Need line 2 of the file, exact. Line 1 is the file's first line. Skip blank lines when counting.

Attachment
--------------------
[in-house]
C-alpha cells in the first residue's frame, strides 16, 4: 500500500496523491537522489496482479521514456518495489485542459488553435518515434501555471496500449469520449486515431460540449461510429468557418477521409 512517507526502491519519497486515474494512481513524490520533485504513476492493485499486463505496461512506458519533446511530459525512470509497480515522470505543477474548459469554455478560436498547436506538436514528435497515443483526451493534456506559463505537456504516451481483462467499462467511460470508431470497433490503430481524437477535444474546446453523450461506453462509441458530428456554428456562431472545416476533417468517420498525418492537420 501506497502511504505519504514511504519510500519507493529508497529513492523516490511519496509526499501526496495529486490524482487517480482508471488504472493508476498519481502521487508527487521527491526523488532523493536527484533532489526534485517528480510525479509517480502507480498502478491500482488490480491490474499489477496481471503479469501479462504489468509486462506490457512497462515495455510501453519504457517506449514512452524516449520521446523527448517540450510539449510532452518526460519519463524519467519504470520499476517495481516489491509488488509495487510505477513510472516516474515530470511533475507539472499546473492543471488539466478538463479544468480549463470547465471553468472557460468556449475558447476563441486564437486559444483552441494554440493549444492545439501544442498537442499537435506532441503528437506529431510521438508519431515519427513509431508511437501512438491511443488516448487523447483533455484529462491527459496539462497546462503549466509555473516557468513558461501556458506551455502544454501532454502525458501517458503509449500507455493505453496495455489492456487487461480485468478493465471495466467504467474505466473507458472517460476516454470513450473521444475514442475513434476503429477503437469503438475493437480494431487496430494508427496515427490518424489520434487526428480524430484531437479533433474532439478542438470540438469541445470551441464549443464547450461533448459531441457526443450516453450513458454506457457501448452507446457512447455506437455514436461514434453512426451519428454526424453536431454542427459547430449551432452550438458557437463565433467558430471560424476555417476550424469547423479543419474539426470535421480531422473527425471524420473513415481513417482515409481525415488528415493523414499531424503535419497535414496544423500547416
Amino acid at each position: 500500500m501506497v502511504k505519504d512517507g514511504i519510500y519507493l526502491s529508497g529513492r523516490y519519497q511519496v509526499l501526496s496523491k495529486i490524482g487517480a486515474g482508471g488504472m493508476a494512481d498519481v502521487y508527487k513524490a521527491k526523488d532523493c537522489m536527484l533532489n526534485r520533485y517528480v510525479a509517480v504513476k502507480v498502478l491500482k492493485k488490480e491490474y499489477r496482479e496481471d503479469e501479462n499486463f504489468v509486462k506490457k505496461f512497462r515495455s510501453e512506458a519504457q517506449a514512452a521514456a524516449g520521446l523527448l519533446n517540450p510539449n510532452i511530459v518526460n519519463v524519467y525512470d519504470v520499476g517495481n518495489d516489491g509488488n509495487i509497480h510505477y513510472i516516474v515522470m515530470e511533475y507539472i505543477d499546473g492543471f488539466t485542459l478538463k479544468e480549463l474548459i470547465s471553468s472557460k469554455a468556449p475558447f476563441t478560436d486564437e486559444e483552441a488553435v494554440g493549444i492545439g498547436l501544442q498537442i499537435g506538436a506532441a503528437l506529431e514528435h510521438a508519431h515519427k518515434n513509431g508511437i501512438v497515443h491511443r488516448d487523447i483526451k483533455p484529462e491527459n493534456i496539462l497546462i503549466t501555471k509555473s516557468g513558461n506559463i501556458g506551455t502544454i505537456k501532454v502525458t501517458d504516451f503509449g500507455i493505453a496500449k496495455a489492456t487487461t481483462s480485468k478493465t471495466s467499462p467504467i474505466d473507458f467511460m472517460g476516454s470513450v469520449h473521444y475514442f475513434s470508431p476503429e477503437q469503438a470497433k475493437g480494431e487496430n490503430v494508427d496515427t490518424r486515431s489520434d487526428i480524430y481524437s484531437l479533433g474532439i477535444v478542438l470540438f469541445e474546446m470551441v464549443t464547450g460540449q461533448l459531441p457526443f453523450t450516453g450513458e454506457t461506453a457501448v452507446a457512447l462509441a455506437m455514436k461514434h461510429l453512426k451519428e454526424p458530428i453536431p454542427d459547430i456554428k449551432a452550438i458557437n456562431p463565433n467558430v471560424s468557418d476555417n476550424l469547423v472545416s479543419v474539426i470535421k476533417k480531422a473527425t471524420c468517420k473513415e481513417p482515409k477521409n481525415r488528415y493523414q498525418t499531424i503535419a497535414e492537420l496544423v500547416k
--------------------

C-alpha cells in the first residue's frame, strides 16, 4: 500500500496523491537522489496482479521514456518495489485542459488553435518515434501555471496500449469520449486515431460540449461510429468557418477521409 512517507526502491519519497486515474494512481513524490520533485504513476492493485499486463505496461512506458519533446511530459525512470509497480515522470505543477474548459469554455478560436498547436506538436514528435497515443483526451493534456506559463505537456504516451481483462467499462467511460470508431470497433490503430481524437477535444474546446453523450461506453462509441458530428456554428456562431472545416476533417468517420498525418492537420 501506497502511504505519504514511504519510500519507493529508497529513492523516490511519496509526499501526496495529486490524482487517480482508471488504472493508476498519481502521487508527487521527491526523488532523493536527484533532489526534485517528480510525479509517480502507480498502478491500482488490480491490474499489477496481471503479469501479462504489468509486462506490457512497462515495455510501453519504457517506449514512452524516449520521446523527448517540450510539449510532452518526460519519463524519467519504470520499476517495481516489491509488488509495487510505477513510472516516474515530470511533475507539472499546473492543471488539466478538463479544468480549463470547465471553468472557460468556449475558447476563441486564437486559444483552441494554440493549444492545439501544442498537442499537435506532441503528437506529431510521438508519431515519427513509431508511437501512438491511443488516448487523447483533455484529462491527459496539462497546462503549466509555473516557468513558461501556458506551455502544454501532454502525458501517458503509449500507455493505453496495455489492456487487461480485468478493465471495466467504467474505466473507458472517460476516454470513450473521444475514442475513434476503429477503437469503438475493437480494431487496430494508427496515427490518424489520434487526428480524430484531437479533433474532439478542438470540438469541445470551441464549443464547450461533448459531441457526443450516453450513458454506457457501448452507446457512447455506437455514436461514434453512426451519428454526424453536431454542427459547430449551432452550438458557437463565433467558430471560424476555417476550424469547423479543419474539426470535421480531422473527425471524420473513415481513417482515409481525415488528415493523414499531424503535419497535414496544423500547416